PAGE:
Judah loves to dress up in costumes. On any given day, he might be Buzz Lightyear, Woody, Peter Pan, Jake from Jake and Neverland Pirates; you just never know. He lives in his costumes! He eats in them, naps in them, plays in them, I even let him go to the grocery store in one the other day (I have to pick my battles if you know what I mean.)
He loves to put them on and then pretend that he is whatever character he’s wearing. Whether he’s shooting me with his Buzz Light Year laser, singing the songs from Jake and the Neverland Pirates, or pretending to fly around like Peter Pan, he is that character. He has a memory like a steel trap that son of mine so he acts out the scenes from the movie verbatim, spurred on by the new identity that his costume has given him.
One day he got pretty creative on me. I set his food down in front of his costumed self and the conversation went about like this:
Me: “Here you go buddy. Eat up!”
Judah: “I can’t Mama.”
Me: “Why not?”
Judah: “Because I’m Buzz and Buzz never eats in the movie.”
Me: (laughing a little to myself and fighting my begrudging respect for his sneaky yet brilliant tactic.) “You’re right buddy he doesn’t but you are a different Buzz and this Buzz does eat lunch.”
Judah: “Yeah this Buzz does.”
Miracle of miracles, that worked and he ate his lunch, but Judah’s sudden personality shift left me thinking. Judah’s reaction to his costume is not unlike the costumes we wear. Our costumes are not as overt. But they are there, and many of them are sewn by shame.
Shame is a funny thing. We all deal with it because we all do things that are worthy of feeling shame. We mess up plain and simple and shame is a natural reaction to our actions. If we let it though, shame can pile on us in layer upon layer until our true identity is buried beneath it. Kind of like a costume.
We let our mistakes and the way we feel about them define us. We wear labels like “Liar” or “Addict” or “Divorcee” or whatever it may be all around us, draped like an ill-fitting costume until, in our minds, that’s who we are. We forget that beneath this costume that we’ve put on ourselves, there is a person very different from the character that we are playing.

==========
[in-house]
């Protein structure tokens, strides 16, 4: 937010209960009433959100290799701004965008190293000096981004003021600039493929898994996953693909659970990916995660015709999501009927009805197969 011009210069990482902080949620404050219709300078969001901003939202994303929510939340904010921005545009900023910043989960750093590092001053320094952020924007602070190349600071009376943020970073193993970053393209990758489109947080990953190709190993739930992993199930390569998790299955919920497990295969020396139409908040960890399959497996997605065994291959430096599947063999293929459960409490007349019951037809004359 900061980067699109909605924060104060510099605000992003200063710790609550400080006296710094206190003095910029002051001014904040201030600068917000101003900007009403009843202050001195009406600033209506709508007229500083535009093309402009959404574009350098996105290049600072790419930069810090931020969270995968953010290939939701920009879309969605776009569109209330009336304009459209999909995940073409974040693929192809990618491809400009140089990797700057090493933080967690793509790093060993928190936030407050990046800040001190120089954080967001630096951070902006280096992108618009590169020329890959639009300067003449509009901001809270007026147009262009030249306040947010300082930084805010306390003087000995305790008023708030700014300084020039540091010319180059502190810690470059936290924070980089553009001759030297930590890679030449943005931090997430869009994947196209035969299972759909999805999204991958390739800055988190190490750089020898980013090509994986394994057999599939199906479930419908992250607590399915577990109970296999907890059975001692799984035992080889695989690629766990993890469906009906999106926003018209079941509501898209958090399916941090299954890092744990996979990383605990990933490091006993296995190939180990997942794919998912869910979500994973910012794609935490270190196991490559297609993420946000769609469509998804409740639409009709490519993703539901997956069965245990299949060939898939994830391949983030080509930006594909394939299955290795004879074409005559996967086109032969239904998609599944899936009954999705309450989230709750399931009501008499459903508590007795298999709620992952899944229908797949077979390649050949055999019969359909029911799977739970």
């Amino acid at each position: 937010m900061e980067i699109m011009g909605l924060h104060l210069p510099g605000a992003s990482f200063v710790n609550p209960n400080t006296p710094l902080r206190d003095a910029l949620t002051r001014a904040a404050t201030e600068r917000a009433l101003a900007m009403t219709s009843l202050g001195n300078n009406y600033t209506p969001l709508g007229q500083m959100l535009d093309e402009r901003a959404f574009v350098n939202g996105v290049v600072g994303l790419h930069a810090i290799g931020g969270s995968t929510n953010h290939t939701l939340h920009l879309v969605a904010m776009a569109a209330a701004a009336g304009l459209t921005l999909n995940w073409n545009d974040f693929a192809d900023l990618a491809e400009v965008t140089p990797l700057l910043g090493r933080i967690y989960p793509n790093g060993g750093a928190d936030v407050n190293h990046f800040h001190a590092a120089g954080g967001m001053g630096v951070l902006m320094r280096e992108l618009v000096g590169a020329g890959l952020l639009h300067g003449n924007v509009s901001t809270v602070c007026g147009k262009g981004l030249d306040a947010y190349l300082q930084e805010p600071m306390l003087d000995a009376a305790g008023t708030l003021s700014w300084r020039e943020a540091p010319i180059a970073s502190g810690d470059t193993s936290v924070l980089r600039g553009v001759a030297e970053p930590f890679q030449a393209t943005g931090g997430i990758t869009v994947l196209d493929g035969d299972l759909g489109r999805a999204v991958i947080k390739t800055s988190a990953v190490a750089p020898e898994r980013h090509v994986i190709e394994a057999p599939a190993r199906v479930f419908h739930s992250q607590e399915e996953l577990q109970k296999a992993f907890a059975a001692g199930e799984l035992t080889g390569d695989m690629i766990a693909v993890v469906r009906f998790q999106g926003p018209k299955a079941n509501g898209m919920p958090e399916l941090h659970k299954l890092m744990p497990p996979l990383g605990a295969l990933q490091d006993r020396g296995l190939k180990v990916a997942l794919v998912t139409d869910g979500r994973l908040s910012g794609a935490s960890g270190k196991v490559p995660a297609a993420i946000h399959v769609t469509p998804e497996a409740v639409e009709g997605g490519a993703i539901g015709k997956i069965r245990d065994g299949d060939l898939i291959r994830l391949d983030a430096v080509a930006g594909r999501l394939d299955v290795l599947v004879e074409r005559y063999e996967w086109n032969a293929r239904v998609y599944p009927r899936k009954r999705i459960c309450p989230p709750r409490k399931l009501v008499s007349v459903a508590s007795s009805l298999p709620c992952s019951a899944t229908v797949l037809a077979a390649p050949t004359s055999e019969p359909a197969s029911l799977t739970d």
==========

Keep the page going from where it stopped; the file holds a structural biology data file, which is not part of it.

We wear that shame-costume like it’s going out of style because, well, we earned it. We did those things, said those things, thought those things and if the shoe fits…right? We act out the scenes we think we should, repeating the lines of self deprecation and shooting down the praise and forgiveness of others with the laser sharp guilt in our costume. We hold ourselves back, embarrassed that we showed up in a costume to a regular old party. We place limits on our true self because now, we are defined by this costume and sooner or later, like Judah sitting at the kitchen table, we tell ourselves that we can’t join in, participate, fill our very needs because the costume says we can’t.
But can I just say, you are a different Buzz.
Photo Credit: Melissa Yocum Photography
You, the one with all that stuff you think you have to hide. You, the one that’s messed up a thousand times. You, the one that thinks we’d all turn away if you showed us your true self. You are different than who you think you are.
Jesus died and rose again so that you wouldn’t have to live life in a costume of shame. He saw our mess, our masquerade and thought, “That’s not who they are”. He sees you, the person behind the costume and says, “I have made you different. I have come to give you freedom.”
And “who the Son sets free is free indeed.” John 8:36. That shame does not become you ladies. But something else does.
“Rather clothe yourselves with the Lord Jesus Christ.” Romans 13:14 (NIV)
Put on His grace and His provision instead. Guard your mind with the helmet of salvation (Ephesians 6:17) so that you can know when that shame creeps up and you’re feeling a little dress-up time coming on, that you are redeemed and clean.
And hear this.
“Therefore, there is now no condemnation for those that are in Christ Jesus.” Romans 8:1 (NIV)
Don’t allow shame to high-jack your identity. Don’t be held back and rendered useless in the kingdom of God because you think you are unworthy. The story you have and the road you’ve walked is yours to cherish. It was given to you by a master story teller who trusted that you would use it to glorify him. When we live in shame we are saying that the Grace of God extended to us in every circumstance was not enough. When we live in grace though, we give our story and our mistakes power to enact change.
Take off the costumes and own the fact that you are different because you have been set free from the sins of your past. You were made to walk in grace… to infinity and beyond!